The company, financed by Google co-founder Larry Page, intends to seek official certification for the Cora, an autonomous flying taxi, with the intent of deploying a fleet of flying taxis in as little as three years.
Kitty Hawk, which has so far only demonstrated its piloted recreational hovercraft (a luxury item created to help it spur development of its autonomous air taxis) has been testing its autonomous electric passenger aircraft, which resembles a small plane with variable rotors that can go from a vertical alignment for take-off and landing, to a horizontal one for flying like an ordinary plane through the skies. It can go 60 miles on a charge, at heights of up to 3,000 feet and speeds of 110 miles per hour.
Fixed wing flight: On a single propeller.
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I can't keep doing this because I am letting the team down and I am letting myself down", Rabada said. I became a dad at the same time, all of a sudden two boys are around and I've got a family.
Cora is capable of traveling at up to 110mph (180km/s) with a range of 62 miles (100km) carrying two passengers.
"Zephyr Airworks came here because of the ease of doing business in New Zealand, our safety-focused regulatory environment, our culture of ingenuity and our vision for clean technologies and future transport alternatives". Mr Page brought in Google-X founder and self-driving vehicle expert Sebastian Thrun to act as CEO of Kitty Hawk and former Virgin America and Delta CEO Fred Reid to head up Zephyr.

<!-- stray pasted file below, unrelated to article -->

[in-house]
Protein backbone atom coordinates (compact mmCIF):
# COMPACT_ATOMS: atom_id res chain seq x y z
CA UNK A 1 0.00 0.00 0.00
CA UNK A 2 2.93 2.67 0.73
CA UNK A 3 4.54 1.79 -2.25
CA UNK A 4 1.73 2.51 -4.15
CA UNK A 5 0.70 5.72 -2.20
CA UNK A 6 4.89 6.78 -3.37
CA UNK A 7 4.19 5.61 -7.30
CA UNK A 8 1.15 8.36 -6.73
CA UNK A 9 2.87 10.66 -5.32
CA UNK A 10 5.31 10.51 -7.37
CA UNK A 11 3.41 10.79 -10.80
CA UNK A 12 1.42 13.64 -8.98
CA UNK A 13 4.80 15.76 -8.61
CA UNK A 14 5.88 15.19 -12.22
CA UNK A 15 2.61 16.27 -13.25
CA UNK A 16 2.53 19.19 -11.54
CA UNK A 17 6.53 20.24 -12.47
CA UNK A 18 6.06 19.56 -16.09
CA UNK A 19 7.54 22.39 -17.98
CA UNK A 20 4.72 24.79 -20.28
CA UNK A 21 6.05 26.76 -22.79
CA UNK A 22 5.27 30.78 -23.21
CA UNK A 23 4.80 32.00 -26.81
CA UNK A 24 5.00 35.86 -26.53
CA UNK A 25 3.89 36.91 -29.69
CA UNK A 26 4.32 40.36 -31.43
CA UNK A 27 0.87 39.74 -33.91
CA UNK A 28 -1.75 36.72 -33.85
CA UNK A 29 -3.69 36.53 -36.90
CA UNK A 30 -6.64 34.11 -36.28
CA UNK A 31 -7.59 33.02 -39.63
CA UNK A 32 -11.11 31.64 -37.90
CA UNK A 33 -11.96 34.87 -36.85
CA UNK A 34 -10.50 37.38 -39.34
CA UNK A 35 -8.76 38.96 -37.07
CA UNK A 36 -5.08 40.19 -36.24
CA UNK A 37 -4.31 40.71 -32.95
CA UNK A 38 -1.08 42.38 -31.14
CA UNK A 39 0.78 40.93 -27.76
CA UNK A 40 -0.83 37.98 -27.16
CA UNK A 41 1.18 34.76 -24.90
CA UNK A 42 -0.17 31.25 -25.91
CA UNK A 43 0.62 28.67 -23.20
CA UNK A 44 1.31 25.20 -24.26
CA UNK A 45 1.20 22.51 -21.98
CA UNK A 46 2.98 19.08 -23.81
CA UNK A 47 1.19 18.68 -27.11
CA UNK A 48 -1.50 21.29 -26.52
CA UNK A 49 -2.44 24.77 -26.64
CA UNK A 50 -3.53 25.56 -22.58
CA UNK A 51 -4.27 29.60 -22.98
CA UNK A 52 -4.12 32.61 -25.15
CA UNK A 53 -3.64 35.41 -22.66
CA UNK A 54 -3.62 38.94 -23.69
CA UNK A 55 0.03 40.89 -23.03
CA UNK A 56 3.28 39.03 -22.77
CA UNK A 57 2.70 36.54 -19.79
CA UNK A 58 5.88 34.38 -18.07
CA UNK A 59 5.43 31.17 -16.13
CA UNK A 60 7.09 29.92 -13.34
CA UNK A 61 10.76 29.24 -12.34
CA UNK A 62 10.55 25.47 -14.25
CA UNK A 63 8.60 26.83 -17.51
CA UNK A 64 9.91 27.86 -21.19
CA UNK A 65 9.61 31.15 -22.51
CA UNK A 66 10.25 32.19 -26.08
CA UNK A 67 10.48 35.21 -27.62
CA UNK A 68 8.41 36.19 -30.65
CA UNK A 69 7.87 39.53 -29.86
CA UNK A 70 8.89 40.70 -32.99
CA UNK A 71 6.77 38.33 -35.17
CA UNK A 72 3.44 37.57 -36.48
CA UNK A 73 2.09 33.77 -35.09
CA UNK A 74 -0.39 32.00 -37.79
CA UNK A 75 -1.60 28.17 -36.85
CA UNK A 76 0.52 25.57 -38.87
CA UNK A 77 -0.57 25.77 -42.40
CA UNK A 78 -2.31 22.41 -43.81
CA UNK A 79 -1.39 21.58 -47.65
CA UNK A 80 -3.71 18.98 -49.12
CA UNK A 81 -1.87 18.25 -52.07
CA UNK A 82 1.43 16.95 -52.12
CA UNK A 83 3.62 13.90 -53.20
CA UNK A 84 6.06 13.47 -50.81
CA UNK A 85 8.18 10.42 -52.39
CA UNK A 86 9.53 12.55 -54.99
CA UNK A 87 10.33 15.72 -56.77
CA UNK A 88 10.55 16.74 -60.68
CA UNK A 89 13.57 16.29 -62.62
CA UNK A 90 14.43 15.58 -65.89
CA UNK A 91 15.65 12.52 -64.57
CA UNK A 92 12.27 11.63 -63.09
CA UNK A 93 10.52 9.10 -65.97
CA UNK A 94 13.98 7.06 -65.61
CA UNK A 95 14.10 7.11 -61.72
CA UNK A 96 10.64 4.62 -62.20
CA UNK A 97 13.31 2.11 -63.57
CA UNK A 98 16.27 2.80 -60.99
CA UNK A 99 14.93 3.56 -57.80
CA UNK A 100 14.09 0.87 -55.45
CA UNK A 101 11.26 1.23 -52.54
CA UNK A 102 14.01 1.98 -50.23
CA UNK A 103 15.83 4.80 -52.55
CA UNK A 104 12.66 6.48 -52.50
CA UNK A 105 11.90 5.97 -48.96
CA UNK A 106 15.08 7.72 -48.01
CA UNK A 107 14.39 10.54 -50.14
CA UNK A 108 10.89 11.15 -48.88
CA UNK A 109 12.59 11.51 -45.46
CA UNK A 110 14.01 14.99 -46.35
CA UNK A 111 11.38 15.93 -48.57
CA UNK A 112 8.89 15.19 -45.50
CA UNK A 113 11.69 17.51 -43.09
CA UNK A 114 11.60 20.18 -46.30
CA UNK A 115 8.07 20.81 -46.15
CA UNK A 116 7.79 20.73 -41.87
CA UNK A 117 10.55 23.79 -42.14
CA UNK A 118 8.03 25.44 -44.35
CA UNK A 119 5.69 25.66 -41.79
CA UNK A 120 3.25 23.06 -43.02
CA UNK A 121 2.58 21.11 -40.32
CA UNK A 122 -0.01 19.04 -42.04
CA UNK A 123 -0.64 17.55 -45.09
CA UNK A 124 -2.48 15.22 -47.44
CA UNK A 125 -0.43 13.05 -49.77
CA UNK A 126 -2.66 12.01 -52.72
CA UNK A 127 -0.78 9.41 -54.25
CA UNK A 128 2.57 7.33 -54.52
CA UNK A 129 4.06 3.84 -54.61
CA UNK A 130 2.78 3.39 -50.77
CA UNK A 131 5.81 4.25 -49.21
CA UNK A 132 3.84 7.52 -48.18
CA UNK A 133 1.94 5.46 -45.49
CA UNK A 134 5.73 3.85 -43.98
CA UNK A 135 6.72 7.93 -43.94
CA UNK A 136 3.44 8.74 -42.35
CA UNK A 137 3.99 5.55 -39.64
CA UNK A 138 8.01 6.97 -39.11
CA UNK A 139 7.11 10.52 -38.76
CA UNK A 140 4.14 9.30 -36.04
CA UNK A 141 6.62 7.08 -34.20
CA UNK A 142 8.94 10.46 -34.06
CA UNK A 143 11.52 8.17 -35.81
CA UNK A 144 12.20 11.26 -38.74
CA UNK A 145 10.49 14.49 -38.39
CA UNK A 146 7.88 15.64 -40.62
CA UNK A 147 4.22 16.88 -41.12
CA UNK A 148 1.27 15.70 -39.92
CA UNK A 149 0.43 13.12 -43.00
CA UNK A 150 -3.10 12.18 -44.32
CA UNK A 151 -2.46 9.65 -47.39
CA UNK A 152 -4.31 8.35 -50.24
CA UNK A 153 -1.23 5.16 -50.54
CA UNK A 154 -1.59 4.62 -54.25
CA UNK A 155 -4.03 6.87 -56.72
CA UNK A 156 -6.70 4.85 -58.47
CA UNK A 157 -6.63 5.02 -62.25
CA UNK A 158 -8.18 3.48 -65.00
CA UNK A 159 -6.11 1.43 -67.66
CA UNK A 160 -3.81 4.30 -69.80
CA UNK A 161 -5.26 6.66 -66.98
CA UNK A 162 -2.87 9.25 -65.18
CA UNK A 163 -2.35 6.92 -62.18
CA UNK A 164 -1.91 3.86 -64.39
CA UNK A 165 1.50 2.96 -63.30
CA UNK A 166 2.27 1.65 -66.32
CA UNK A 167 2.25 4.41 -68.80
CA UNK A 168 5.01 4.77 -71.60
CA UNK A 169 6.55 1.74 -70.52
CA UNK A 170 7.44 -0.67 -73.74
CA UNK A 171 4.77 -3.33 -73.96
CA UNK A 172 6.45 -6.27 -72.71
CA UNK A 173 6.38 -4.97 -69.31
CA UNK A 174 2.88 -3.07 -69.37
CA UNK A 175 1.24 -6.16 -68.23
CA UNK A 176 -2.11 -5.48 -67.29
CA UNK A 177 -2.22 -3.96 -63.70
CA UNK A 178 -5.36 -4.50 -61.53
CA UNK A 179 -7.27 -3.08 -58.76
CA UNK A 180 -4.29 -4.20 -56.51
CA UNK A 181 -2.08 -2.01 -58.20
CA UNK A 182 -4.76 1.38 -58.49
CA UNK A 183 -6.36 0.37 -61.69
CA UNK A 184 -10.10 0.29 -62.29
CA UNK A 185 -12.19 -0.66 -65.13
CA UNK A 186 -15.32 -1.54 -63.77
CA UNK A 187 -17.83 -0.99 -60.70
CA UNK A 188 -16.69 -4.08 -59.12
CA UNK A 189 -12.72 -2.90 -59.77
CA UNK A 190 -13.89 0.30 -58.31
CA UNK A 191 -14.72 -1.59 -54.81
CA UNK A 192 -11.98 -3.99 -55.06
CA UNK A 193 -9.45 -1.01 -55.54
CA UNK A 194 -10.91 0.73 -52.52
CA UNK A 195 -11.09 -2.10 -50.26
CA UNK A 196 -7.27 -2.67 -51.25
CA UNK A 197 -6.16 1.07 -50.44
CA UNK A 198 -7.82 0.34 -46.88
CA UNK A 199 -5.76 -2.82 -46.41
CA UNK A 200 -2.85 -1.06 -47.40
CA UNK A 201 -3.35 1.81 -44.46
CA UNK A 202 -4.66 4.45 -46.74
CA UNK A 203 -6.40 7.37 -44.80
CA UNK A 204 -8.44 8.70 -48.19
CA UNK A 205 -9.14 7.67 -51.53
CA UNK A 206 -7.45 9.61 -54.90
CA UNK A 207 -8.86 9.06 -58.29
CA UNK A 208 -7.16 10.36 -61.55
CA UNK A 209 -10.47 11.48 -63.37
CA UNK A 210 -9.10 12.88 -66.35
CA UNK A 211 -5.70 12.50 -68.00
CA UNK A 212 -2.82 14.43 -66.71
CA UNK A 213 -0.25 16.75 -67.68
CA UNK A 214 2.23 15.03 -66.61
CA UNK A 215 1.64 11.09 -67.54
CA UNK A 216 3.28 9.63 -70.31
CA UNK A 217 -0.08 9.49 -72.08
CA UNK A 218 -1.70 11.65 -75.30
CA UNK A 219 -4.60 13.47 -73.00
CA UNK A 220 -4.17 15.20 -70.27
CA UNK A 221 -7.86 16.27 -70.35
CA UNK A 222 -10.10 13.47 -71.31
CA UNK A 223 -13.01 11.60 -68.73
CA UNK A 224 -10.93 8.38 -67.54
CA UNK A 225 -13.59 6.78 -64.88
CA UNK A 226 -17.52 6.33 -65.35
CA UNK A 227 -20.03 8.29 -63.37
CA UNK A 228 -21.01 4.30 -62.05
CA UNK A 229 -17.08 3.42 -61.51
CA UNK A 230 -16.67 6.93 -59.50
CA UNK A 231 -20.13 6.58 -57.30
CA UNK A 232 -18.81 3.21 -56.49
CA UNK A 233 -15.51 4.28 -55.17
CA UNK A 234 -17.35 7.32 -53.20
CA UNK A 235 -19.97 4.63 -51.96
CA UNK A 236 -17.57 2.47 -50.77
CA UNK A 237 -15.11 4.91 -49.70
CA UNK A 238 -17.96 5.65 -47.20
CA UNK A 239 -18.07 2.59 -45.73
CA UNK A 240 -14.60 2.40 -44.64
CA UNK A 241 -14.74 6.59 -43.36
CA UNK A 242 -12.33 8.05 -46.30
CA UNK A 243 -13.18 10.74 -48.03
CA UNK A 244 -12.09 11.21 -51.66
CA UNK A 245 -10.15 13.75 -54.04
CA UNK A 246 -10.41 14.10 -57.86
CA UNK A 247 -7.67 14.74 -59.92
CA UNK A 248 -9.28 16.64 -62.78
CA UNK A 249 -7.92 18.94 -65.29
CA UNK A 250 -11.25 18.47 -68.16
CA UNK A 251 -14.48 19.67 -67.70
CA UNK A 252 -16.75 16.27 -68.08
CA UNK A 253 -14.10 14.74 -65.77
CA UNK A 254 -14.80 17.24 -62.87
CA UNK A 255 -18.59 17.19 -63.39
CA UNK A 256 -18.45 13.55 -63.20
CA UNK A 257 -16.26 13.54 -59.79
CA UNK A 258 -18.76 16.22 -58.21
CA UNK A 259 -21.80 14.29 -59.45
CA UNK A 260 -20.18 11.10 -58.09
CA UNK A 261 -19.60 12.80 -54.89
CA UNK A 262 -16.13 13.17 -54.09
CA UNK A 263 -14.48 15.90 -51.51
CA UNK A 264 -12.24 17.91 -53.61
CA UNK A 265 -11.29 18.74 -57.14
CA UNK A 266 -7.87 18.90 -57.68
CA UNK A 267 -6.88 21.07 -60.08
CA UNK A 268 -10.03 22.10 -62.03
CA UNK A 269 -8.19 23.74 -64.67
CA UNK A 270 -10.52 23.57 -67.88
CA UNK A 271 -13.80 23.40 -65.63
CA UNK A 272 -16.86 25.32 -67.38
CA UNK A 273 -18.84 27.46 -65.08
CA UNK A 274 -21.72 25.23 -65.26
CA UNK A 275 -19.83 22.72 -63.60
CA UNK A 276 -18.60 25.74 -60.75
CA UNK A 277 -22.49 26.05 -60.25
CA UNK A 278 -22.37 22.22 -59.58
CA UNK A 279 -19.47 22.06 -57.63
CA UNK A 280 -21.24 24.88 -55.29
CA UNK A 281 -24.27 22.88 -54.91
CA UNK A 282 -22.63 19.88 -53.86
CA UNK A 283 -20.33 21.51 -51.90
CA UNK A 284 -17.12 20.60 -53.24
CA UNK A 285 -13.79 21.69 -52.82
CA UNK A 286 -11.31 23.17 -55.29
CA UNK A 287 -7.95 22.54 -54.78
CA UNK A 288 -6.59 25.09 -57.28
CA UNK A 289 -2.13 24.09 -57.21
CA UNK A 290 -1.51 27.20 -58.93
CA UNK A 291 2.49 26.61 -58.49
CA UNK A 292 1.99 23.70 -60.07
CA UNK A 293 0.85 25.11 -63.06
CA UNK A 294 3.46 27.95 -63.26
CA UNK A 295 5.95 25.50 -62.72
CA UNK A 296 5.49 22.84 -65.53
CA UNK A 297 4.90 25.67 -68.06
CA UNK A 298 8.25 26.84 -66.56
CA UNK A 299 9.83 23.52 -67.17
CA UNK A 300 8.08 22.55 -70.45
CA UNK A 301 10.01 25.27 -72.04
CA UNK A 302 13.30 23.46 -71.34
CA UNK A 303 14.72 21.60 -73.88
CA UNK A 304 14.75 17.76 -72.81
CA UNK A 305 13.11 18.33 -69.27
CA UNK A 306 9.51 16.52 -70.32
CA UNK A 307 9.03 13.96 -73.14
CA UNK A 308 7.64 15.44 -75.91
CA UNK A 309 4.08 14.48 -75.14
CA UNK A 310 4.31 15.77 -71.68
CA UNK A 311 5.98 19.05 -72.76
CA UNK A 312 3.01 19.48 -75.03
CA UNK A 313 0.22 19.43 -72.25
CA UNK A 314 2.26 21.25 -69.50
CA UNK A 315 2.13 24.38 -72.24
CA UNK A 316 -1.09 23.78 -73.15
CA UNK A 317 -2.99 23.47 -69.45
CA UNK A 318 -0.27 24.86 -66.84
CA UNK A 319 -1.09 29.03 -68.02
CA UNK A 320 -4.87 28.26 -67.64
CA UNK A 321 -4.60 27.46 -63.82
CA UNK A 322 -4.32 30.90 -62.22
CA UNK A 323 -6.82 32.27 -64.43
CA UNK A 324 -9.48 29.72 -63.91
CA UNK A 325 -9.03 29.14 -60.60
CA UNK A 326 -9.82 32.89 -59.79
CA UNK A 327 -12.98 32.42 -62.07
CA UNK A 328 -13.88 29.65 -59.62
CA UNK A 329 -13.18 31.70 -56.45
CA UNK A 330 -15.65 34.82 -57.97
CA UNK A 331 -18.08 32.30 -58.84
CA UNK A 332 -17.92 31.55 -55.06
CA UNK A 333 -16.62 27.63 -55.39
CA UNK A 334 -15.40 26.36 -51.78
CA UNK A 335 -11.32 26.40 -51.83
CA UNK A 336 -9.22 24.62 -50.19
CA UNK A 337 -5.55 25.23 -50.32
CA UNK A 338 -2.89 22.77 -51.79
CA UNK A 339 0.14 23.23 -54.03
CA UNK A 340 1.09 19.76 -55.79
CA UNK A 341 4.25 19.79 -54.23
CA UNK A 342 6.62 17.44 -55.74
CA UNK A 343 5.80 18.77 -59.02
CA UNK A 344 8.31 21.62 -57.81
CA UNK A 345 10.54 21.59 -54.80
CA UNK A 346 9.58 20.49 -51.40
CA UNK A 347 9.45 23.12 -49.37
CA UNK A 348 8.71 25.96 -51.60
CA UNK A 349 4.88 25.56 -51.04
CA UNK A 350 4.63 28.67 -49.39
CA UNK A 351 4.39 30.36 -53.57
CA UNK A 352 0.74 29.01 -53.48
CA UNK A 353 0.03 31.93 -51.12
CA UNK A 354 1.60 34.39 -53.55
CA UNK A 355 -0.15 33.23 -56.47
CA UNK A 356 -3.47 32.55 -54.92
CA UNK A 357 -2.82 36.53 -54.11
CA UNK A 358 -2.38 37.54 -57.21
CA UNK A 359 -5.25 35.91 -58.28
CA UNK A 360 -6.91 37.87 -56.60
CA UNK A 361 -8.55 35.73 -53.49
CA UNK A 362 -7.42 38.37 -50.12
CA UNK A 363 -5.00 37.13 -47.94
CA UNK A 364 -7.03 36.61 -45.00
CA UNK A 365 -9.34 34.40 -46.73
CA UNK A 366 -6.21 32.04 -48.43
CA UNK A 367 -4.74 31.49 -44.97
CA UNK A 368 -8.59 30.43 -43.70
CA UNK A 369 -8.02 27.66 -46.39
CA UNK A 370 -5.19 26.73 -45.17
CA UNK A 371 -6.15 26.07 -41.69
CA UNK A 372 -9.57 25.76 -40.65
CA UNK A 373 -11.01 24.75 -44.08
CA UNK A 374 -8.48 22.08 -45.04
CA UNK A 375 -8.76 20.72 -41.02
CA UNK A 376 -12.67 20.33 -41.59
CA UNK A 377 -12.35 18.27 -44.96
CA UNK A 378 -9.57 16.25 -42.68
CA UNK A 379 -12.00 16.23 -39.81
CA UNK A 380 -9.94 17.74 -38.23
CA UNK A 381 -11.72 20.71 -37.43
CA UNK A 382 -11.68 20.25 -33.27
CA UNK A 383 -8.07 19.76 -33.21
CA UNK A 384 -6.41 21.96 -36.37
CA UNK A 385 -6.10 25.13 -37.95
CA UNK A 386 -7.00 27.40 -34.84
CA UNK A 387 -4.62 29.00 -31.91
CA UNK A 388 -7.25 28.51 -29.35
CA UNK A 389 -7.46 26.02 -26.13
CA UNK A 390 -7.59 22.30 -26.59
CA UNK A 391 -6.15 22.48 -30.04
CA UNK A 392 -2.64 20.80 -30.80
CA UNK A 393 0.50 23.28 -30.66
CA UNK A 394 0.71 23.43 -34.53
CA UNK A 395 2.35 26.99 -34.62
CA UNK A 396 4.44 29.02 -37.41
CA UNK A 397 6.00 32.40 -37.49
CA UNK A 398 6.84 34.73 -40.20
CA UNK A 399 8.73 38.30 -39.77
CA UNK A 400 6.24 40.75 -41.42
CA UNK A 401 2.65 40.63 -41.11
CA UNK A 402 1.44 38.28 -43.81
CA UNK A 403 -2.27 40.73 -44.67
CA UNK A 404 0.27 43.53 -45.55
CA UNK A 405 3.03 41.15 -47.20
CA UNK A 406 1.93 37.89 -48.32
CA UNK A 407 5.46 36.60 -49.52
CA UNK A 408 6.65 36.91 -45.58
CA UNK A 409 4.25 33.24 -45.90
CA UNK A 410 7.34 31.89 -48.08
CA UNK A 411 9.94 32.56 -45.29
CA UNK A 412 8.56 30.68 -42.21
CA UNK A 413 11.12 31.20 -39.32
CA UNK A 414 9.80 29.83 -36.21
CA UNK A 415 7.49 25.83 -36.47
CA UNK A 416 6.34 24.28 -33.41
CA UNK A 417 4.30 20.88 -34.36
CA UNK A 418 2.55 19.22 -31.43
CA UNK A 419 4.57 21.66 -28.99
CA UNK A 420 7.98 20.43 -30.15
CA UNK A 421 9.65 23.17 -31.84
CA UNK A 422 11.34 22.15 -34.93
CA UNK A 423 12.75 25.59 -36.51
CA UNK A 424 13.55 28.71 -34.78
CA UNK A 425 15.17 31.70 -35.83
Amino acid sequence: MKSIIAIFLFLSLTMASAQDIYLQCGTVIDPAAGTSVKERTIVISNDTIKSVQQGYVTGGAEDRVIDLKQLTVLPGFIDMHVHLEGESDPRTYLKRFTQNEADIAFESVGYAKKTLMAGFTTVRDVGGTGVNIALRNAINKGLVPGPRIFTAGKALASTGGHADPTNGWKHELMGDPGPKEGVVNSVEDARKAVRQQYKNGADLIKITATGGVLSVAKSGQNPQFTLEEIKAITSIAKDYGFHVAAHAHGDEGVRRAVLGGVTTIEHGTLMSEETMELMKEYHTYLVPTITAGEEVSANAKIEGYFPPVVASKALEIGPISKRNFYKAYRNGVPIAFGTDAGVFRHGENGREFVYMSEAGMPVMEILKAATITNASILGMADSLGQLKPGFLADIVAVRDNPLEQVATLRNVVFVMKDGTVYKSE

When reached for additional comment Tuesday, a Kitty Hawk spokesperson would only refer us to the company's fact sheet and website. Cora is self-piloting, meaning anyone can jump in and use it. We had our aircraft. "But there was no place in the world where Cora could take the next step".
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But the Taliban has so far ruled out direct talks with the Western-backed government, which they say is illegitimate. It marks Mattis' third visit to the country, where about 11,000 USA troops are stationed.
That last part is one of the major reasons why New Zealand became the ideal spot for Kitty Hawk's testing. The fact sheet mentions that Cora has an experimental permit with the U.S. Federal Aviation Administration and New Zealand regulators, but only that the company is looking forward to sharing Cora with the New Zealand public.
Dr Peter Crabtree of New Zealand's MBIE saw the opportunity immediately: "In New Zealand, we know we can't keep using the same old approaches to meet our future challenges".
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On their back, between their shoulder blades, was a metal ring attached to a carabiner and tethered to the floor. In 2011, three Australian tourists died after a helicopter crashed into the East River; two others survived.